This idea of designing and creating territories for grouse is something that perhaps needs to be revised now that cutting is such a viable means of heather management. If we can get in and design customised habitat for moorland birds using a combination of burns and small cuts, it is certainly worth pursuing as an idea. What form this design will take is very much up for discussion, but now that technology has allowed cutting to become such a useful tool, the next step is surely to work out how best we can use it.
It’s being a very odd spring for the crows on the Chayne. I would usually have caught several pairs by now, but I have only been able to catch a single bird so far. It’s not as if my campaign is being badly directed (I don’t think) – I am just not seeing the birds that I would usually be catching; in fact, there are hardly any crows on the farm at all just now.
There has been a group of five non-territorial crows which hangs around the lambing fields, and it is from this gang that I caught my first and only bird of the year so far. However, it seems that these non-territorial birds are much less predatory than breeding pairs, so while I’m pleased to have caught one, it is not the same triumph when compared to catching a savage old cock bird near his nest. I have been keeping an eye on a single pair of corbies which lie up on some broken ground above the abandoned farm on the North side of the hill, but the fact that they are still together would suggest that she hasn’t even gone down on her eggs yet. I saw crows feeding young when I was in Derbyshire on Friday, so we must be quite far behind those birds down in England.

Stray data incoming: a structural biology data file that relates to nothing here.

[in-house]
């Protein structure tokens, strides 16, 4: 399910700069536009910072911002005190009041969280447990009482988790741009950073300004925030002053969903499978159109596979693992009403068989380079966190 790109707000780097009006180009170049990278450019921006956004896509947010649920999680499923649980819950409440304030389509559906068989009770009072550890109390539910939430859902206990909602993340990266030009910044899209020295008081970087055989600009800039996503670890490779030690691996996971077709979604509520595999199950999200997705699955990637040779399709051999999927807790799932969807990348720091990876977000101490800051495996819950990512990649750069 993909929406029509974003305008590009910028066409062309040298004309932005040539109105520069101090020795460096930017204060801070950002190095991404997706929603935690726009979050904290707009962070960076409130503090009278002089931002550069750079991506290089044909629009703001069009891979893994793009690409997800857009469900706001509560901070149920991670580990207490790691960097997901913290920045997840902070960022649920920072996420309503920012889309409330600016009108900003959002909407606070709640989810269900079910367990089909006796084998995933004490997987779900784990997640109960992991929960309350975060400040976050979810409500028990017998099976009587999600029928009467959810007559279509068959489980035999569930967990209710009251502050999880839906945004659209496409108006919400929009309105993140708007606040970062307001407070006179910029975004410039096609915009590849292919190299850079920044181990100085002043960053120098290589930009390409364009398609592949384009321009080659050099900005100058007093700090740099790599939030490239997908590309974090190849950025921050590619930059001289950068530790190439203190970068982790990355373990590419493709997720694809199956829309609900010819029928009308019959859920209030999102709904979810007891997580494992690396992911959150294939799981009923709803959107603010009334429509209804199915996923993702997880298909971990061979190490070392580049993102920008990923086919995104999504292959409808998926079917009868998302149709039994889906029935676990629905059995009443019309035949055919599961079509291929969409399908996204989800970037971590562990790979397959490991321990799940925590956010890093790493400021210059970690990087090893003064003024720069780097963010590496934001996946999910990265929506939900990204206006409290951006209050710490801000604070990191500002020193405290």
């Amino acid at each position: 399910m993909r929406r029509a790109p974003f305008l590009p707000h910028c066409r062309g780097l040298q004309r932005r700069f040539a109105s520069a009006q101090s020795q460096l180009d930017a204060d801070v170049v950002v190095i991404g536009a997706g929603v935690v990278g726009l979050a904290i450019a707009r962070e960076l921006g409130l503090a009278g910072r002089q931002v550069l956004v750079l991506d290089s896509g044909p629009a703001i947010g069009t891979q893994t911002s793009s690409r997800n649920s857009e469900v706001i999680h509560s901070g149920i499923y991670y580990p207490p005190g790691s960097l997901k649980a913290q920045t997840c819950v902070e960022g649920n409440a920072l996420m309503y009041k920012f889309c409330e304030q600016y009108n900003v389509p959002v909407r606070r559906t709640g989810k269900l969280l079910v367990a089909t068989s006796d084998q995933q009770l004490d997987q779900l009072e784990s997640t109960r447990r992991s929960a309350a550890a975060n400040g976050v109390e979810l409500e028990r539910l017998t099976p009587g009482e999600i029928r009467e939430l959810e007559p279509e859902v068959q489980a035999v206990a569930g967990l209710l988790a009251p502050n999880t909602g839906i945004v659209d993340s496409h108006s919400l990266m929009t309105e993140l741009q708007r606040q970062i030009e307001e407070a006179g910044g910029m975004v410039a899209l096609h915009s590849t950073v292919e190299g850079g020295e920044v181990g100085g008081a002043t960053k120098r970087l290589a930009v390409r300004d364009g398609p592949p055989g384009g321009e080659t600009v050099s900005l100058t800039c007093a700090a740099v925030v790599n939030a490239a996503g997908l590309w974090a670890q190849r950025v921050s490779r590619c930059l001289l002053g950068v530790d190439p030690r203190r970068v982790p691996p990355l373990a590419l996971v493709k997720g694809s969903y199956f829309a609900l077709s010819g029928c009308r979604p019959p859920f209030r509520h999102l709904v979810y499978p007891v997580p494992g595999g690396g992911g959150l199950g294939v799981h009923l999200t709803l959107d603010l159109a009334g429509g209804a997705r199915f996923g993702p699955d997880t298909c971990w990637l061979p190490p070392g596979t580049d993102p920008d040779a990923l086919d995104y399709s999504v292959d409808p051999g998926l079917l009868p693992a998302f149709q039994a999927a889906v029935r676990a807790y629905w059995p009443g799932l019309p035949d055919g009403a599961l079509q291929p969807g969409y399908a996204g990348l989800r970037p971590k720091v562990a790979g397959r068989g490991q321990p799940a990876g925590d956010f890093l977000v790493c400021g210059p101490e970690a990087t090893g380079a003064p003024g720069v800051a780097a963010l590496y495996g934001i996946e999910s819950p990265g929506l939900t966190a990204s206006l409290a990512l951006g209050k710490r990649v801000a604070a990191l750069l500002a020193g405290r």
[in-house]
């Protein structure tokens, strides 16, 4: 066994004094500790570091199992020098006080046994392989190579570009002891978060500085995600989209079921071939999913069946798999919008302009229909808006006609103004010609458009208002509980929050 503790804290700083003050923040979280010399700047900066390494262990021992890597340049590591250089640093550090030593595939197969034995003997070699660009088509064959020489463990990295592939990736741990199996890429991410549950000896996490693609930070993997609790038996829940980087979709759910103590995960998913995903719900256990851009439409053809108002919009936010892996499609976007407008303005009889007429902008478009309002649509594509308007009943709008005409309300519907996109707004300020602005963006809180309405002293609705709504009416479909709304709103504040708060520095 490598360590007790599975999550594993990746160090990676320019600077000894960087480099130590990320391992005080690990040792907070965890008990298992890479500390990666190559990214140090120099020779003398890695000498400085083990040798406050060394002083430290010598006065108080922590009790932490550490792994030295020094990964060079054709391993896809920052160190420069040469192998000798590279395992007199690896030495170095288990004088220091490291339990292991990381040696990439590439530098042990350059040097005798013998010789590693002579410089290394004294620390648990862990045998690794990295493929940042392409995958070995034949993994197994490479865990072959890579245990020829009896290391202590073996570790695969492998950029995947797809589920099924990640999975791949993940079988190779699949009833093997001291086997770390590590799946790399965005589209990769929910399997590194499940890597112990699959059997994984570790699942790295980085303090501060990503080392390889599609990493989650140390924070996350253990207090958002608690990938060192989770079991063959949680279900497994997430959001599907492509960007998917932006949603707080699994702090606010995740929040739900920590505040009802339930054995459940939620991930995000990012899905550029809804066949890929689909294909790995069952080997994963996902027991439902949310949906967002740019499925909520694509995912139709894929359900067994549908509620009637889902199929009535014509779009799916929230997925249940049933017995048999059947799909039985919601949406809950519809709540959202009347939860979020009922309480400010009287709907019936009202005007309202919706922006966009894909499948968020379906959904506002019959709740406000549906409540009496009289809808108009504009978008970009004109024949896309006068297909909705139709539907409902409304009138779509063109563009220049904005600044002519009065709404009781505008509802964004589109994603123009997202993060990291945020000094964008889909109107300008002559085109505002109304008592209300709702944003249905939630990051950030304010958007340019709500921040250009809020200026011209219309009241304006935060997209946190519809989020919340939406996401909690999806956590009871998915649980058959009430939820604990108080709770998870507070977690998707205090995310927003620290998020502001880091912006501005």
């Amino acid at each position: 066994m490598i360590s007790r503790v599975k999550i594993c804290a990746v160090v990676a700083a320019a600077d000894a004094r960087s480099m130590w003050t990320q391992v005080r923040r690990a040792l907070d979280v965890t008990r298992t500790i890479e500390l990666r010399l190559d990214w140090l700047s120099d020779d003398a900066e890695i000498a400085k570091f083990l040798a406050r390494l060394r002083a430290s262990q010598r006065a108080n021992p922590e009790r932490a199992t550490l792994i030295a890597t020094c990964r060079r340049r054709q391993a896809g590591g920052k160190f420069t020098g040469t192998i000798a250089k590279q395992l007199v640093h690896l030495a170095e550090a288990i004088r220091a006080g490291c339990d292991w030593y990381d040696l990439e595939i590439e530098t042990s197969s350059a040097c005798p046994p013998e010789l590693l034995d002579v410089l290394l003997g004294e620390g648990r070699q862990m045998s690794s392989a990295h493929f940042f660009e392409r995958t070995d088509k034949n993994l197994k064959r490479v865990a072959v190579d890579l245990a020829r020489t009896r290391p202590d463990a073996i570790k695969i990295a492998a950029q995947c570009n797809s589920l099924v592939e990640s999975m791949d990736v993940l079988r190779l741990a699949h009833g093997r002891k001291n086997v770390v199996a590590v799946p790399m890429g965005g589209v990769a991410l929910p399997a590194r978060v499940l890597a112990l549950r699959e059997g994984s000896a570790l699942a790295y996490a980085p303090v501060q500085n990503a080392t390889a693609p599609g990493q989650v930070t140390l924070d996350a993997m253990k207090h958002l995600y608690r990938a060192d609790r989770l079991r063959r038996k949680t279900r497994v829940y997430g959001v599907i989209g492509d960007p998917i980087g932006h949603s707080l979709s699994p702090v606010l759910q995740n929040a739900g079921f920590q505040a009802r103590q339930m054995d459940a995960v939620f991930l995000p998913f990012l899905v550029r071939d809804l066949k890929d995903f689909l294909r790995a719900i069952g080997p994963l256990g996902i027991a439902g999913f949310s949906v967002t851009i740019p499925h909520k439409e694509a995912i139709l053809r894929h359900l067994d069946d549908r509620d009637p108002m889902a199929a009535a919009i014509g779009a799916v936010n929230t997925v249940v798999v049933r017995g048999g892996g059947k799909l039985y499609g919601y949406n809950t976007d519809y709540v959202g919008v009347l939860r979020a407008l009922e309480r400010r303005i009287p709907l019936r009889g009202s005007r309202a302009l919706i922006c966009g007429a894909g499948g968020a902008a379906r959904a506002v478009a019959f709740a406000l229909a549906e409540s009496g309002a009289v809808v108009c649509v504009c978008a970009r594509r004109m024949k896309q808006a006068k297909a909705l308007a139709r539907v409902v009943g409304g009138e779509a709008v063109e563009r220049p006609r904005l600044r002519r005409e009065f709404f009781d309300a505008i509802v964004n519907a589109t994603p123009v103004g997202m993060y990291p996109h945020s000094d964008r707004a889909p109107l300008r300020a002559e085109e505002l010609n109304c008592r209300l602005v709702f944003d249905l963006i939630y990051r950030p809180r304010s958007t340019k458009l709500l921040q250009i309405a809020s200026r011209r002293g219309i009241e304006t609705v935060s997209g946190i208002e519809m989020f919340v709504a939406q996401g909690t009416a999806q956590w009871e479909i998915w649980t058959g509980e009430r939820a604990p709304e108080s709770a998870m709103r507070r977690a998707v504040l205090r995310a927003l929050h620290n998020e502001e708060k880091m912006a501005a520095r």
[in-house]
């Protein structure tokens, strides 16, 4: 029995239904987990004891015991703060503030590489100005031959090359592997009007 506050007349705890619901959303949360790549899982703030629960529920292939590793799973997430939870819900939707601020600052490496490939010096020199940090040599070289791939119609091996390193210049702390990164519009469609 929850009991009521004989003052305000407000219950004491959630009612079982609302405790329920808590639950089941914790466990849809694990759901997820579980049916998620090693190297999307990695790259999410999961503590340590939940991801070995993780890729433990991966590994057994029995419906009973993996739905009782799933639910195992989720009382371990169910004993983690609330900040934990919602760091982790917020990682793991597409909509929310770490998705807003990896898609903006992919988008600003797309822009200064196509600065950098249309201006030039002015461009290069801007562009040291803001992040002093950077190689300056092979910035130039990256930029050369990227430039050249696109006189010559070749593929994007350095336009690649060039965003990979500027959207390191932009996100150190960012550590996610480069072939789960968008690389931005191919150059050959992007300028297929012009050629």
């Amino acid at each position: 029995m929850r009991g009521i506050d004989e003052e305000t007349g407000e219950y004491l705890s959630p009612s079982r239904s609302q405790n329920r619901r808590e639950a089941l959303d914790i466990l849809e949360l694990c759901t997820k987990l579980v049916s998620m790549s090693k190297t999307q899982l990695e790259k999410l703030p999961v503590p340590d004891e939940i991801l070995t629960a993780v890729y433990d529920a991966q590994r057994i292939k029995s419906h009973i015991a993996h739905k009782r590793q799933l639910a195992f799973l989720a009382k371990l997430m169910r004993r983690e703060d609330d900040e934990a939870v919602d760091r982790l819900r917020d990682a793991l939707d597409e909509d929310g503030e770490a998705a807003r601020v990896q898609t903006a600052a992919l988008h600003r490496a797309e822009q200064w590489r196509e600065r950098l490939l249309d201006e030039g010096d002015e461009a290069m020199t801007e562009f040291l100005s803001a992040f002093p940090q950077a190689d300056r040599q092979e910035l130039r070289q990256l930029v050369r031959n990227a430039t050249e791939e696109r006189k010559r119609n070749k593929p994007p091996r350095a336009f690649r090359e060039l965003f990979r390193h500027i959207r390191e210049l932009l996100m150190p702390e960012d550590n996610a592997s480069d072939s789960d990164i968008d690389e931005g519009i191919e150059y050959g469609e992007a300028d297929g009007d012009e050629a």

I did make some serious dents in the carrion crow population last year, so while I’m not complaining about the lack of visible crows on the farm this year, I hope that it is a result of their not being there at all, rather than having adopted some obscure new avoidance tactics. The traps continue to run and I continue to check them and move them around, but I wonder if the unusual March we had explains this strange lack of corbies.
The saga of the laying partridges continues, with 38 eggs now laid in a fortnight. A silkie x sussex is sitting on the first clutch of a dozen, another dozen are getting started in the incubator prior to going under an old and trusted black rock bantam, and I gave ten to the keeper’s son next door, who had a silkie sitting and wanted to see how he would get on. Maddeningly, I broke one egg by pulling the pen over onto fresh ground, not realising that it had been hidden away under a tuft of hay. A smear of yolk and shell was all that remained of it as the heavy breeding pen mashed it into the ground.